Preparatory work

You might find reading the following books helpful before and during your studies:

  • Biggam, J. (2021) Succeeding with your Master’s dissertation: a step-by-step handbook, Open University Press (5th edn), 320 pp. ISBN 978-0335249817
  • Dawson, M., Dawson, B. and Overfield, A. (2013) Communication skills for biosciences, Wiley Press, 185 pp. ISBN 978-0470863930
  • Divan, A. (2009) Communication skills for the biosciences: a graduate guide, Oxford University Press, 256 pp. ISBN 978-0199226351
  • Nygaard, L.P. (2017) Writing your Master’s thesis, SAGE publications, 224pp. ISBN 978-1473903937


Start End England fee Register
02 Nov 2024 Oct 2025 £3150.00

Registration closes 03/10/24 (places subject to availability)

This module is expected to start for the last time in November 2029.

Future availability

MSc project module for MSc in Mental Health Science (SXH890) starts once a year – in November.

This page describes the module that will start in November 2024.

We expect it to start for the last time in November 2029.

Additional costs

Study costs

There may be extra costs on top of the tuition fee, such as set books, a computer and internet access.

Ways to pay for this module

We know there’s a lot to think about when choosing to study, not least how much it’s going to cost and how you can pay.

That’s why we keep our fees as low as possible and offer a range of flexible payment and funding options, including a postgraduate loan, if you study this module as part of an eligible qualification. To find out more, see Fees and funding.

Study materials

What's included

All materials are online. The module website includes:

  • a monthly study planner
  • an assessment guide
  • a study guide
  • web-based text resources
  • web-based software
  • online tutorial access
  • online forums
  • access to scientific journals, ebooks and databases via the Library website.

Computing requirements

You’ll need broadband internet access and a desktop or laptop computer with an up-to-date version of Windows (10 or 11) or macOS Ventura or higher.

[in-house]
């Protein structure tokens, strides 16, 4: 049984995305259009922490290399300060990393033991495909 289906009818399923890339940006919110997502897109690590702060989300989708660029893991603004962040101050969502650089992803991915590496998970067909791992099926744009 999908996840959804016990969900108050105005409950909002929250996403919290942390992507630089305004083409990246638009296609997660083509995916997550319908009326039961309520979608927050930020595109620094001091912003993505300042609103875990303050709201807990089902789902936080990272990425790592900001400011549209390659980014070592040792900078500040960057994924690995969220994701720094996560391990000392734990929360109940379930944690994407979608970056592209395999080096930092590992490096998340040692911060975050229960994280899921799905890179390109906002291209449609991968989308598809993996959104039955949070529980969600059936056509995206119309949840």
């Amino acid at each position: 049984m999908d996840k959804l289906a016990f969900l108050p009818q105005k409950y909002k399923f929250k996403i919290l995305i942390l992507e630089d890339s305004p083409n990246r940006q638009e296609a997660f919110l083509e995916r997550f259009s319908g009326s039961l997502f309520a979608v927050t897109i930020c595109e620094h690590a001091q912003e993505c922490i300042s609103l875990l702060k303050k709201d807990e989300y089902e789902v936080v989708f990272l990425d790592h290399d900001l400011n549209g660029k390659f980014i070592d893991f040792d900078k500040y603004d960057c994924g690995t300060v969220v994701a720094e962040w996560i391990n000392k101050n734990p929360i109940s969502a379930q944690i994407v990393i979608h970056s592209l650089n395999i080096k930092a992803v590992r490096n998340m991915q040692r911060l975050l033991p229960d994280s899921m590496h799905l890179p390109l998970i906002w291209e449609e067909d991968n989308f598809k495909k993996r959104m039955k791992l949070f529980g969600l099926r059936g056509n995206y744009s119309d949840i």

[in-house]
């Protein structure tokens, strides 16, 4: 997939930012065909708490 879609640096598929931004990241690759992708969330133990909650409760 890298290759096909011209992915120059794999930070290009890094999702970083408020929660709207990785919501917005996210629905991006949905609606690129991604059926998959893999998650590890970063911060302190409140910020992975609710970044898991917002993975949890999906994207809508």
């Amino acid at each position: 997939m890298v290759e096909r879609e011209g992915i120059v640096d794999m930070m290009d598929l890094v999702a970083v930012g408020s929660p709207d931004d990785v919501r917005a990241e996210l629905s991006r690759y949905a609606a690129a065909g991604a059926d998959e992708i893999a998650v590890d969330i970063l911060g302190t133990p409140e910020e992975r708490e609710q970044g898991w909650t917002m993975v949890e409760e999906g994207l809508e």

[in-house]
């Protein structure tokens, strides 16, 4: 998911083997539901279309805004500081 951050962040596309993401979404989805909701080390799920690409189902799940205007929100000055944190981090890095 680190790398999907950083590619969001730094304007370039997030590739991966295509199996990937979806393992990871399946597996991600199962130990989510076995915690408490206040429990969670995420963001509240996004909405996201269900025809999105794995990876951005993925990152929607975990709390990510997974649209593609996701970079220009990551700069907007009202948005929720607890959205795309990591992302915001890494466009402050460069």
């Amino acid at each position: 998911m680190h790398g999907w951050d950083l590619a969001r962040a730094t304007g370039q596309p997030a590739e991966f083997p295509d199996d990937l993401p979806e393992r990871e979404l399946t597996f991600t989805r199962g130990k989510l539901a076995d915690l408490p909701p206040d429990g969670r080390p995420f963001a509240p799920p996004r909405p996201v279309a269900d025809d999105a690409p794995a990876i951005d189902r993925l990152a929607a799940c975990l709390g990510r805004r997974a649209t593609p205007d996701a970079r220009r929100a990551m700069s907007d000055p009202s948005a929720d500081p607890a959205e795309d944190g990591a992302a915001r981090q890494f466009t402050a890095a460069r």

Any additional software will be provided or is generally freely available.

To join in spoken conversations in tutorials, we recommend a wired headset (headphones/earphones with a built-in microphone).

Our module websites comply with web standards, and any modern browser is suitable for most activities.

Our OU Study mobile app will operate on all current, supported versions of Android and iOS. It’s not available on Kindle.

It’s also possible to access some module materials on a mobile phone, tablet device or Chromebook. However, as you may be asked to install additional software or use certain applications, you’ll also require a desktop or laptop, as described above.

If you have a disability

Your project must include a literature review. You’ll have to access literature resources electronically and undertake substantive online searches of electronic databases and journals. You’ll also be able to participate in online forums and activities. Consequently, you’ll spend extensive time using a computer and the internet.

The module uses real-time (synchronous) and asynchronous online discussions and interactive whiteboard space. If you use assistive technology or have a hearing or speech impairment and have concerns about accessing this type of virtual environment and materials, you can visit the system provider’s website for information and contact us to discuss your options.

Where possible, Adobe Portable Document Format (PDF) versions of module material are available. Some online components might not be available or fully accessible using a screen reader. Due to our use of external websites and third-party content, we can’t guarantee the accessibility of all module components. PDF versions of most journal articles are available through the OU library, as well as HTML full text. Some Adobe PDF components may not be available or fully accessible using a screen reader: mathematical and scientific notification could be particularly difficult to read in this way. If you use a screen reader to access material on screen, check that it’s compatible with the Open University Library’s electronic databases and resources before you start.

To find out more about what kind of support and adjustments might be available, contact us or visit our disability support pages.